Waiting For the Other Shoe to Drop

Your day is going along a little too well and you don’t trust it. You just know something bad is going to happen. And then the shit hits the fan. Right on cue. 🙄 I refer to this as the fuckening. Some people call this “waiting for the other shoe to drop.” It can be disheartening to feel like we can’t catch a break.

I will be the first to admit that I expect a fuckening WAY too often. If I have been out of the hospital for a while, I start to worry about how I am likely to end up back in the hospital at an inopportune time. If we have plumped up our savings, I wonder if we’ll have an unexpected large expense that will reduce our nest egg. If we have a car or home repair to make, I expect something else to break needing repair or replacement, If I am flying on an airplane and I pee right before boarding the plane,I just know that I am going to have to pee again when the drink cart is blocking the way to the toilet.

Life changes constantly and there is a rhythmic dance between joy and pain. In one moment our situations can shift so drastically that we feel like we’re falling ass over teakettle. Expecting that every day will be wonderful and flawless is both naive and unrealistic. But anxiously awaiting some sort of tragedy is not beneficial to our wellbeing either.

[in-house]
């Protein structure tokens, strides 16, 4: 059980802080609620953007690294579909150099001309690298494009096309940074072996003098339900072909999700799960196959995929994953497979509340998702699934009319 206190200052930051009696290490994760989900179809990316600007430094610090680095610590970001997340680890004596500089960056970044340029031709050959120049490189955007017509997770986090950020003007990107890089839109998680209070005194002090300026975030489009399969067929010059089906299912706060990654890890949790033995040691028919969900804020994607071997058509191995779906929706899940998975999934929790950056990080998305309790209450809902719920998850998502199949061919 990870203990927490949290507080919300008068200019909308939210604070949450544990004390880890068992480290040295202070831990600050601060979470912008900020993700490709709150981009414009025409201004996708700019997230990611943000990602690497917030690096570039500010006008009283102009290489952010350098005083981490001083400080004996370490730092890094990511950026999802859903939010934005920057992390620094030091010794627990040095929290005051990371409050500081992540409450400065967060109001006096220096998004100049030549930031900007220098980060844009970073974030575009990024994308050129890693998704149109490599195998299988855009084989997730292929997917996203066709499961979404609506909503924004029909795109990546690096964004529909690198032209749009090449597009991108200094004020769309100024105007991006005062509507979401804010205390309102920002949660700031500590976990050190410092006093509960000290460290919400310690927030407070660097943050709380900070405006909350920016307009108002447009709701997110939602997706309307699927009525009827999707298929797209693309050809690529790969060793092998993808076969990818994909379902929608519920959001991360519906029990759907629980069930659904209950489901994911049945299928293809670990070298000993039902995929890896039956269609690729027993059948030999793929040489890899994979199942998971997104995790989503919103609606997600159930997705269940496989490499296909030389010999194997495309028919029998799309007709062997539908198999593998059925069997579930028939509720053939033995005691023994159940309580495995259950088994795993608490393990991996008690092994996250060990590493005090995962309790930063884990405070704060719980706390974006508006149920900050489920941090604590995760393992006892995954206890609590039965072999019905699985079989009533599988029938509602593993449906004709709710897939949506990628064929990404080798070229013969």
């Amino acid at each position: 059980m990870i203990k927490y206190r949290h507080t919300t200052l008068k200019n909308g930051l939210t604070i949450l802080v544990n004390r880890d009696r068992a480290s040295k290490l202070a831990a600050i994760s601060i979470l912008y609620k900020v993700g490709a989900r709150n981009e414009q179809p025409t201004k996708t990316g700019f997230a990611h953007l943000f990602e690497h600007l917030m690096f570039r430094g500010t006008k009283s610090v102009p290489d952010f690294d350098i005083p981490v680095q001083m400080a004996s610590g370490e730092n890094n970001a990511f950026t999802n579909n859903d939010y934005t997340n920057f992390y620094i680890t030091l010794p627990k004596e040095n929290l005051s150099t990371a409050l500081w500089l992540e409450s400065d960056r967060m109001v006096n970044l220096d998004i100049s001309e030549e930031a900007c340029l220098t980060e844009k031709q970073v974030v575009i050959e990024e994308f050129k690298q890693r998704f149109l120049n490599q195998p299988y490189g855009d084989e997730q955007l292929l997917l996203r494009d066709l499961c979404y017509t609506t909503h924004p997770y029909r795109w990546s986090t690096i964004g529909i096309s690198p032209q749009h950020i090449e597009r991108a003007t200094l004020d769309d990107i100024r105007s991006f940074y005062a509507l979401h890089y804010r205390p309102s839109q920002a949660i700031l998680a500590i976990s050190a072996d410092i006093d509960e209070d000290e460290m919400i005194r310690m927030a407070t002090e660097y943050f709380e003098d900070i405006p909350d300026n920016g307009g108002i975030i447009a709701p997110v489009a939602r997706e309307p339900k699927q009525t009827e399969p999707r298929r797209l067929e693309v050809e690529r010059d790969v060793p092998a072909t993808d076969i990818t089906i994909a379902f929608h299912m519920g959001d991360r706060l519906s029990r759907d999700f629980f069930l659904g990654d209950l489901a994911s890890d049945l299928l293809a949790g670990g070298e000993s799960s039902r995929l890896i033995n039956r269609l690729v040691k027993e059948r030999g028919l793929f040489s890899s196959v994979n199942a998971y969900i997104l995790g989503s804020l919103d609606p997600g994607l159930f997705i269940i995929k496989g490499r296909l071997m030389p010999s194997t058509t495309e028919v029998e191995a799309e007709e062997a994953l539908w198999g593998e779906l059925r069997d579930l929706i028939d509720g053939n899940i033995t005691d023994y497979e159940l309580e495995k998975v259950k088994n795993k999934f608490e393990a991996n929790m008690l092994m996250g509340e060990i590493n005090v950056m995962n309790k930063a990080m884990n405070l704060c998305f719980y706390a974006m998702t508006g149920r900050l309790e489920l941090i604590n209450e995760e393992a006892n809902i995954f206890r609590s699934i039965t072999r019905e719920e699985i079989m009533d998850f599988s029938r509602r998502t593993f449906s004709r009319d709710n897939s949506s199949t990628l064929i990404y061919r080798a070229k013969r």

Waiting for the other shoe to drop is this tricky way of depriving ourselves from feeling good now because we are nervously anticipating something bad will happen in the future. It’s almost as if we are inviting something negative into our life to neutralize the positive feelings. Life will bring cycles of suffering and beauty, pain and happiness, crisis and comfort. We do our best while riding these waves of feelings, trying not to get stuck in a pattern of overwhelming stress.

So can we avoid the chaos? Noop. Not a chance in hell. But here are some techniques to help quiet the nagging voices that suggest disappointment is lurking around the corner.

Realize that worrying is pointless

We need to accept that we can’t possibly prepare for all potential situations. There are umpteen thirty-leven possible challenges that could happen in life at any given moment and there is no way to anticipate all of them. Don’t waste your time worrying about “What ifs.” Time is nonrefundable. Use it with intention.

Stop downplaying yo’ self

When you downplay your own accomplishments and abilities, you are perpetuating the belief that something negative is going to happen. You don’t want to brush off your victories as “being lucky” or “they’re no big deal” when you put in the hard work. Instead of worrying about whether or not you are good enough, start trusting in yourself and believe that you have what it takes.